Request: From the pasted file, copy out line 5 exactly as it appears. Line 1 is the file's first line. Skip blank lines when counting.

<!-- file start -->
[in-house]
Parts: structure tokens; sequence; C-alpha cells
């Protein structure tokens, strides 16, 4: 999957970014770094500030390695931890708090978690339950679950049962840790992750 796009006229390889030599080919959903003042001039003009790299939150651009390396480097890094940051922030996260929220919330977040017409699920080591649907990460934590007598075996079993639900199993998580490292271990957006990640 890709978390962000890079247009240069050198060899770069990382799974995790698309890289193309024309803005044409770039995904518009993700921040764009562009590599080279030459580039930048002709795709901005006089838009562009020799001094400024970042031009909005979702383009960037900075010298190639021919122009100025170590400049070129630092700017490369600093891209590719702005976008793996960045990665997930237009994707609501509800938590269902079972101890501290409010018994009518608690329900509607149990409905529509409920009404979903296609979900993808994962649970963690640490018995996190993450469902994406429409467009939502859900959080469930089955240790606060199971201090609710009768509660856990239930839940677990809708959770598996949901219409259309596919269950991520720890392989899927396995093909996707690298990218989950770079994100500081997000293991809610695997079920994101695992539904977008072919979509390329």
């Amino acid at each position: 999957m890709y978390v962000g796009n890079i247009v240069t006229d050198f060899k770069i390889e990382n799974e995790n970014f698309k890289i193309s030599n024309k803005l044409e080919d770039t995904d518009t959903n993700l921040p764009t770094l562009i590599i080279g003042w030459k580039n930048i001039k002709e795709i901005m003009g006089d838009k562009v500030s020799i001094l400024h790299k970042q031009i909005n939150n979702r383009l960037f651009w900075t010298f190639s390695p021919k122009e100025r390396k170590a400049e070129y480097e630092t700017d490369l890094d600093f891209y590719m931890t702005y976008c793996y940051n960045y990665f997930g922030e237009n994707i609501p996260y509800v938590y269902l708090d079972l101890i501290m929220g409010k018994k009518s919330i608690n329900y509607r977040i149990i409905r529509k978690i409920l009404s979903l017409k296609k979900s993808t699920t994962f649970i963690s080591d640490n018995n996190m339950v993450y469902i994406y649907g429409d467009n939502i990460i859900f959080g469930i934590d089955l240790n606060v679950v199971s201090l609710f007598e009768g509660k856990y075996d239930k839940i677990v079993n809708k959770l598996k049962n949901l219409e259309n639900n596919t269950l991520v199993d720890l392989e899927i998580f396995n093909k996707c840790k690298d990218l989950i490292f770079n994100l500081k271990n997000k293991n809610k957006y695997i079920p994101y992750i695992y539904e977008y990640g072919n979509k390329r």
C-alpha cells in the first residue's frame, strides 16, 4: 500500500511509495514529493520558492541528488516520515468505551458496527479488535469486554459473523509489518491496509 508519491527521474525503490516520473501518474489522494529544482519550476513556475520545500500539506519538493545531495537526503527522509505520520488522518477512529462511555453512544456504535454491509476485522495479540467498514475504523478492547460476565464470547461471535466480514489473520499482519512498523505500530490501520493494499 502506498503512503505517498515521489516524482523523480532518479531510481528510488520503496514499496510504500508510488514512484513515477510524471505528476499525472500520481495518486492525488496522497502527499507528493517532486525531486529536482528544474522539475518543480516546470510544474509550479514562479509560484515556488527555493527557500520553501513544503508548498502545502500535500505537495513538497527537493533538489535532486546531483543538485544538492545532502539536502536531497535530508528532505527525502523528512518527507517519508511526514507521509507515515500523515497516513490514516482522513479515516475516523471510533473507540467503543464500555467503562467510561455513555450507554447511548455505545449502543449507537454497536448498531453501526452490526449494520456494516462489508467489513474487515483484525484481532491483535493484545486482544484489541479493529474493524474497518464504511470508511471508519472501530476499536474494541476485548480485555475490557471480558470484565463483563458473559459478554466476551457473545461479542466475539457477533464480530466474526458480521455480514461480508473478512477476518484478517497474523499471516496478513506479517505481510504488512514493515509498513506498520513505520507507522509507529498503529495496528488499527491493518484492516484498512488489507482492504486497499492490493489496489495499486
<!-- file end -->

C-alpha cells in the first residue's frame, strides 16, 4: 500500500511509495514529493520558492541528488516520515468505551458496527479488535469486554459473523509489518491496509 508519491527521474525503490516520473501518474489522494529544482519550476513556475520545500500539506519538493545531495537526503527522509505520520488522518477512529462511555453512544456504535454491509476485522495479540467498514475504523478492547460476565464470547461471535466480514489473520499482519512498523505500530490501520493494499 502506498503512503505517498515521489516524482523523480532518479531510481528510488520503496514499496510504500508510488514512484513515477510524471505528476499525472500520481495518486492525488496522497502527499507528493517532486525531486529536482528544474522539475518543480516546470510544474509550479514562479509560484515556488527555493527557500520553501513544503508548498502545502500535500505537495513538497527537493533538489535532486546531483543538485544538492545532502539536502536531497535530508528532505527525502523528512518527507517519508511526514507521509507515515500523515497516513490514516482522513479515516475516523471510533473507540467503543464500555467503562467510561455513555450507554447511548455505545449502543449507537454497536448498531453501526452490526449494520456494516462489508467489513474487515483484525484481532491483535493484545486482544484489541479493529474493524474497518464504511470508511471508519472501530476499536474494541476485548480485555475490557471480558470484565463483563458473559459478554466476551457473545461479542466475539457477533464480530466474526458480521455480514461480508473478512477476518484478517497474523499471516496478513506479517505481510504488512514493515509498513506498520513505520507507522509507529498503529495496528488499527491493518484492516484498512488489507482492504486497499492490493489496489495499486